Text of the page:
Disabled facilities Grant Financial assessment


I/we (my partner and I are thinking of applying for a Disabled Facilities Grant to help with accessing out front door. As it stand the step has a fifteen inch drop and is dangerous for a 75 yo woman with a disability.

But I am given to understand that the financial assessment is very rigorous. We are in receipt of pension credit and have savings below £6,000, but my partner feels this should be enough for an assessment. She gets stressed out when these things come up. What i am asking is, how invasive are these assessments. We would meet the criteria i am sure, but don’t want the stress of a ‘star chamber.’

Any advice much appreciated :slight_smile:


Hi Alan.

Where better to look other than the Disability Grants web site ?

Disabled Facilities Grant

Full sp contained therein.

Would also be worthwhile checking your own LA’s web site for their guidance on grants currently available …
and their assessments requirements.

Bear in mind the post code lottery out there with the LAs as I type.

Thank you for this. Most useful.

What we were hoping to find out, however, was just how invasive the financial assessment is? Just a declaration or will them want the full access to backdated bank statements etc. Not that we have anything to hide, but we bank on the internet and would have to obtain them if simple print outs wont work.

Ty again.

A previous thread assists here :


Prepare for full disclosure … which may well mean certified hard copies ?

Put yourself in their shoes … ouch ? … would you be prepared to release monies against a signed form … with no evidence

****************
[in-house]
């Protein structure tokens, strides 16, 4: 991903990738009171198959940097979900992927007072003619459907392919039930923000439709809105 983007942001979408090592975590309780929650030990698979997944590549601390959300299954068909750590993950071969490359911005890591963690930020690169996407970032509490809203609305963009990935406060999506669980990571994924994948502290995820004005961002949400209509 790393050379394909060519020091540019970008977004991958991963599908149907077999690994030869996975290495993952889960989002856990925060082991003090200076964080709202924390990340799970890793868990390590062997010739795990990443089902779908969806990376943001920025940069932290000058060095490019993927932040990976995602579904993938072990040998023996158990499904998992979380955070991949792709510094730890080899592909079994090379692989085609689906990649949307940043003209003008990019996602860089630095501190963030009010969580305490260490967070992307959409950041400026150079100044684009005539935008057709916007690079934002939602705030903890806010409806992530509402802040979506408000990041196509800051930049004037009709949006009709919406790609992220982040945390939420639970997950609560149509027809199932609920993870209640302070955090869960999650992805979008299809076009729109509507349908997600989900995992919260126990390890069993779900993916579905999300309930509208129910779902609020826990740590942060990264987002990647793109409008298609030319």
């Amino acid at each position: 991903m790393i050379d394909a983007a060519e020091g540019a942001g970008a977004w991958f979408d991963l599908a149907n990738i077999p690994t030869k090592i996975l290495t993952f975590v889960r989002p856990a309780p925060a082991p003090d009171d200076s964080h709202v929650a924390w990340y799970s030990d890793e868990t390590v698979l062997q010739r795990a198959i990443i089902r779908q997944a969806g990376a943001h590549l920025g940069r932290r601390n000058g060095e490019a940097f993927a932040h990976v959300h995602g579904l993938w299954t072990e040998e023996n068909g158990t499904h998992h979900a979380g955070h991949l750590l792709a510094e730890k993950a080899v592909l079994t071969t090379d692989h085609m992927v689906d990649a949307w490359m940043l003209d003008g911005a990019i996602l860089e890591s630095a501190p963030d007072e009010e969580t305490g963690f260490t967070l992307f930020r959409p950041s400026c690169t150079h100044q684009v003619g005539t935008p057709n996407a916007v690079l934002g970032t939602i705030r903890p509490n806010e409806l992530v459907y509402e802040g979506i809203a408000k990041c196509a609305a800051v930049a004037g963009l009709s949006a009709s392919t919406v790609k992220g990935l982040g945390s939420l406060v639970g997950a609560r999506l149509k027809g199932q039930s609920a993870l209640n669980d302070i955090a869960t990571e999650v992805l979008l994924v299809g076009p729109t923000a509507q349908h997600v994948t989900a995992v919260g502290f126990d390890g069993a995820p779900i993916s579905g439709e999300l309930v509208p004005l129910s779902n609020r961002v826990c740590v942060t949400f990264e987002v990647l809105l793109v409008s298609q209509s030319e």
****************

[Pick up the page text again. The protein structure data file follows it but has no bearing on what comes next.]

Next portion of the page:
of assests / income.

( And yes , I know that was the norm prior to the last crash in 2008 ! )

We had a third party trust out to do my brothers financial assessment, as they were providing the funding for adaptions to the LA. They were satisfied by tenancy agreement as they had to obtain LL permission and my brother was in receipt of HB, so the award letter was enough evidence, as he had been financially assessed as having below a certain level of income.

As you are receiving pension credit, it is possible that you may not need to give full details.

I started the process of applying, (for my wife’s benefit) but I was eventually confident (it took a lot of digging to find the figures) that we wouldn’t qualify as we’re so stinking rich. :unamused:

They wanted details of every Savings account, Bank account, ISAs, Premium Bonds, and anything else you can think of, they wanted to know the dates these accounts were opened etc etc. I did collate all the figures, (just in case), but when we had a visit for the assessment it came down to one question:- “Does your wife have more than £23.500 in savings?”

With the answer being yes, we weren’t eligible. However, had we been eligible, the amount provided would be on a sliding scale depending on how much we did have in savings - this should tell you, that if you are eligible they will want chapter and verse on whatever you’ve got stashed away to work out where you are on the scale.

Ayjay, does your wife, not you, have over £23,000 in HER name? If not ask for a new assessment. It is up to the couple concerned to choose whether to be assessed singly or jointly, not HCC!

We both have over that figure in savings in our separate names.

It’s a mixed blessing, it’s nice to not have any financial worries, but it does mean that any major outlay falls on us.

What’s especially hard to take is that Attendance Allowance doesn’t qualify you for any Mobility payments. Since my wife became unable to walk properly, I’ve had to sell our car, (hadn’t had it long and I usually keep them until they fall apart), buy a new van, install a hoist in the back for her scooter, and subsequently when she became unable to weight bear I had a hoist installed in the front to lift her in as well. The two hoists cost what I received when selling the car, nothing is cheap when you’re disabled as you’re something of a captive market.